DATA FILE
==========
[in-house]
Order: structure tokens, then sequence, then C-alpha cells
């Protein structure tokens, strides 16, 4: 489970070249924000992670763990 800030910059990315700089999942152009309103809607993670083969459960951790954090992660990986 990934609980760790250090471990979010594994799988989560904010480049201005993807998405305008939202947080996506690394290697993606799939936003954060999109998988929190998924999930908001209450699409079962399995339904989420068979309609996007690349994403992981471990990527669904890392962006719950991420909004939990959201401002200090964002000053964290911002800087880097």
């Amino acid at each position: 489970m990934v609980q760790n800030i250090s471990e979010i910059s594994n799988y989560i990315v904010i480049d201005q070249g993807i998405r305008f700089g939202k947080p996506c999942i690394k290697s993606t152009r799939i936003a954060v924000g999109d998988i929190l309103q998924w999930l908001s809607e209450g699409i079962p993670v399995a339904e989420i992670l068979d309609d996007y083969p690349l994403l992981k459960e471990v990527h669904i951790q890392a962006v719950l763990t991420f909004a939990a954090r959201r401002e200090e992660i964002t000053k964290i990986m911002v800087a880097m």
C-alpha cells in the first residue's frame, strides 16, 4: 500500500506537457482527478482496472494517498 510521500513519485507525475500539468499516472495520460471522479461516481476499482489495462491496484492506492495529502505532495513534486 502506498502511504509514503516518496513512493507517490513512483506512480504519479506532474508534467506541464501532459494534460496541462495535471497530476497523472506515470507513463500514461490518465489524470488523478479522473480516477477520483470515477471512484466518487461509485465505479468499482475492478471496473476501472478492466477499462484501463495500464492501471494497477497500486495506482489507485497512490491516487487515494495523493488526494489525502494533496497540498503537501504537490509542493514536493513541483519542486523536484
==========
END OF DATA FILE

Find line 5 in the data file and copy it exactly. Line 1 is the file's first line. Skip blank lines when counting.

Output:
C-alpha cells in the first residue's frame, strides 16, 4: 500500500506537457482527478482496472494517498 510521500513519485507525475500539468499516472495520460471522479461516481476499482489495462491496484492506492495529502505532495513534486 502506498502511504509514503516518496513512493507517490513512483506512480504519479506532474508534467506541464501532459494534460496541462495535471497530476497523472506515470507513463500514461490518465489524470488523478479522473480516477477520483470515477471512484466518487461509485465505479468499482475492478471496473476501472478492466477499462484501463495500464492501471494497477497500486495506482489507485497512490491516487487515494495523493488526494489525502494533496497540498503537501504537490509542493514536493513541483519542486523536484